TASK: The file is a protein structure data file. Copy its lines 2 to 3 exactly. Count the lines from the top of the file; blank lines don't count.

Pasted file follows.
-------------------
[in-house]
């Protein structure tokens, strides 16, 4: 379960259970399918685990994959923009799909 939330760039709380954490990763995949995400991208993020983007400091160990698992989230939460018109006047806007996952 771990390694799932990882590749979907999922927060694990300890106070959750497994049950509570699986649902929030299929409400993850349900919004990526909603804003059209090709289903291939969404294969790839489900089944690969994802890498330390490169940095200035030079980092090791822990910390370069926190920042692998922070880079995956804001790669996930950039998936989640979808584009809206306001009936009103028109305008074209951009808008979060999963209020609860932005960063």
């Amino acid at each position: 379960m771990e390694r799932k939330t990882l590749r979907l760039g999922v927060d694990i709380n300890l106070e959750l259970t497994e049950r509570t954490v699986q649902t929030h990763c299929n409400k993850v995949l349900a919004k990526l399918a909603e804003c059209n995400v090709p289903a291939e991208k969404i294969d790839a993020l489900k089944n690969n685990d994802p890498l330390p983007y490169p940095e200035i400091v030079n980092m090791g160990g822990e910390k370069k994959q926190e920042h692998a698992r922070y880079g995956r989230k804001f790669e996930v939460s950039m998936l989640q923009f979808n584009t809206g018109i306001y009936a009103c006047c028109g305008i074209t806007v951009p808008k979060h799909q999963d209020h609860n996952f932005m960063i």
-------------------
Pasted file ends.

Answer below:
């Protein structure tokens, strides 16, 4: 379960259970399918685990994959923009799909 939330760039709380954490990763995949995400991208993020983007400091160990698992989230939460018109006047806007996952 771990390694799932990882590749979907999922927060694990300890106070959750497994049950509570699986649902929030299929409400993850349900919004990526909603804003059209090709289903291939969404294969790839489900089944690969994802890498330390490169940095200035030079980092090791822990910390370069926190920042692998922070880079995956804001790669996930950039998936989640979808584009809206306001009936009103028109305008074209951009808008979060999963209020609860932005960063």
């Amino acid at each position: 379960m771990e390694r799932k939330t990882l590749r979907l760039g999922v927060d694990i709380n300890l106070e959750l259970t497994e049950r509570t954490v699986q649902t929030h990763c299929n409400k993850v995949l349900a919004k990526l399918a909603e804003c059209n995400v090709p289903a291939e991208k969404i294969d790839a993020l489900k089944n690969n685990d994802p890498l330390p983007y490169p940095e200035i400091v030079n980092m090791g160990g822990e910390k370069k994959q926190e920042h692998a698992r922070y880079g995956r989230k804001f790669e996930v939460s950039m998936l989640q923009f979808n584009t809206g018109i306001y009936a009103c006047c028109g305008i074209t806007v951009p808008k979060h799909q999963d209020h609860n996952f932005m960063i």